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From Benjamin Yule <y...@scout.wisc.edu>
Subject Re: [users@httpd] limiting connections per ip address in apache2 when under attack
Date Fri, 29 Jun 2007 16:00:04 GMT
Going off on a slight tangent, is it possible to limit the number of 
requests per second per remote ip?  Similar to how mod_cband will limit 
the number of requests per vhost/user but limit them for remote users?

Thanks
Ben
> In case anyone else runs into the same problem, it turned out that a 
> convenient fix was to use mod_evasive, which will temporarily firewall 
> ips based on number of TCP connections. The same Chinese sites are 
> still downloading material, but now in an orderly and manageable way :-)
>
> Graham
>
> Hamilton Vera wrote:
>> You can try to use iptables, to limit the number of TCP connections
>>
>> $IPTABLES -A INPUT -p TCP -i $WAN -s 0/0 --syn --dport 80 -m 
>> connlimit --connlimit-above 10 -j logdropdos
>>
>> Or implement a Freebsd firewall with QoS, applying shapes to parallel 
>> TCP connections.
>>
>> I hope this help.
>>
>>
>> On Thu, 21 Jun 2007, graham wrote:
>>
>>> Hi,
>>>
>>> I've just become involved with a system running apache2.0.55 on 
>>> ubuntu with linux 2.6.17.
>>>
>>> The system is currently unable to run due to repeated downloads of a 
>>> large number of pdfs by systems located in China. These are hogging 
>>> all sockets and eventually causing apache to die (I'm appending more 
>>> details below in case I've got the wrong end of the stick). The ip 
>>> address of these systems varies; they are not a single block, 
>>> although they are obviously working together (different ip addresses 
>>> will ask for sequentially related pdfs). Each ip address will 
>>> request multiple files in parallel.
>>>
>>> I'm told that the limit_ipconn module would solve my problem by 
>>> limiting the simultaneous accesses from any one ip address. There is 
>>> no version of this available for apache2 on ubuntu. I'm wondering if 
>>> this is because similar abilities have been built into apache2 
>>> itself, but haven't managed to find any.
>>>
>>> Does anyone have any suggestions?
>>>
>>> Thanks
>>> Graham
>>> -----------------------------------------------
>>> Notes from log:
>>>
>>> The system is running ok, not at particularly heavy load (<1.0), and 
>>> apache is apparently running ok and not reporting errors [corrected 
>>> later].
>>>
>>> Tailing the apache log file shows that the only accesses to the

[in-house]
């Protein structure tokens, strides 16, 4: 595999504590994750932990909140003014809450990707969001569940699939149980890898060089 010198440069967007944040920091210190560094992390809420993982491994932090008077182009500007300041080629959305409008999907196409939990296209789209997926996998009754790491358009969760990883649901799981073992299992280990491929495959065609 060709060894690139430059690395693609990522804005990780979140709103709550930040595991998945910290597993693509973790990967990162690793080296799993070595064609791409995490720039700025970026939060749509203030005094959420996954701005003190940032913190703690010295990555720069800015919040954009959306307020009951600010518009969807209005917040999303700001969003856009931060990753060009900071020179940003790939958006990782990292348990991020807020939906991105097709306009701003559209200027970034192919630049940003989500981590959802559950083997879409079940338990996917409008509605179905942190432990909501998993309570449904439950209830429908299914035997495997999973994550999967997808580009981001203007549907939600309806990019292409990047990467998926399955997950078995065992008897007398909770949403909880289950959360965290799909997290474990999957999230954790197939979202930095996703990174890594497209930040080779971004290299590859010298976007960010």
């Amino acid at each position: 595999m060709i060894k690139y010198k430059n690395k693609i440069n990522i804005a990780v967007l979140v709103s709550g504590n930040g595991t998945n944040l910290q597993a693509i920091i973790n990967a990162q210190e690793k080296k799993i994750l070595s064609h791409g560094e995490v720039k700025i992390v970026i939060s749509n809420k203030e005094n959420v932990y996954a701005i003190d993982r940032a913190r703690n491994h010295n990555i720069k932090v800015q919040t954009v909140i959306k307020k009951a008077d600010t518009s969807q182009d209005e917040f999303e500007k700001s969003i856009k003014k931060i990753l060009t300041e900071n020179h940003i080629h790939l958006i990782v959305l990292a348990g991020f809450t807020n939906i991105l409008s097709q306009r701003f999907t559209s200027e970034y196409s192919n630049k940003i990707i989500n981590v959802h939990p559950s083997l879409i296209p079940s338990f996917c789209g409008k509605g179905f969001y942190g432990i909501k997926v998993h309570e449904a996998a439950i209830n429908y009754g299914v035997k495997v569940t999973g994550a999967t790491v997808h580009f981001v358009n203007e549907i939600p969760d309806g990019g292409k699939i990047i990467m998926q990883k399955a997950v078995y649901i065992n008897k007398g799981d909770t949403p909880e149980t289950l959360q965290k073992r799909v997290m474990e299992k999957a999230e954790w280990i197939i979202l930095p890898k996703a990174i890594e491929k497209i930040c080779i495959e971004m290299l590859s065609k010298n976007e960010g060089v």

>>> system are GETs of pdfs from two chinese systems, 218.4.152.91 and 
>>> 222.218.254.221, which are obviously running the same software.
>>>
>>> These systems are trying to systematically work their way through 
>>> downloading all chinese pdfs. When a pdf is too large and the 
>>> download times out, they immediately try again (at any one moment 
>>> each system is trying to download 3 or 4 pdfs).
>>>
>>> If I restart apache, I immediately get accesses from all over the 
>>> place, including the 2 chinese systems. Eventually the Chinese 
>>> accesses capture all the apache processes, and nothing else can get 
>>> access.
>>>
>>> 'Solution' found for this: turn apache off for a few minutes. The 
>>> chinese systems went away, and all was fine again.
>>>
>>> One hour later ΒΆ
>>>
>>> The chinese systems, and the problems, returned. A little more data 
>>> this time.
>>>
>>> Once the chinese systems are established, netstat shows that they 
>>> occupy most sockets but are mostly in CLOSE_WAIT state. All other 
>>> requests are stuck in SYNC_RECV.
>>>
>>> After this continues for a while the apache processes gradually 
>>> start to die off with the following sequence:
>>>
>>> alert] (11): setuid: unable to change to uid: 33 (33 is www-data)
>>>
>>> [alert] Child 691 returned a Fatal error... Apache is exiting!
>>>
>>> [emerg] (43): couldn't grab the accept mutex
>>>
>>> semop: Invalid argument
>>>
>>>
>>>
>>>
>>>
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>>>
>>
>> ------------------------------------------------------------------------
>>
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>
>
> ---------------------------------------------------------------------
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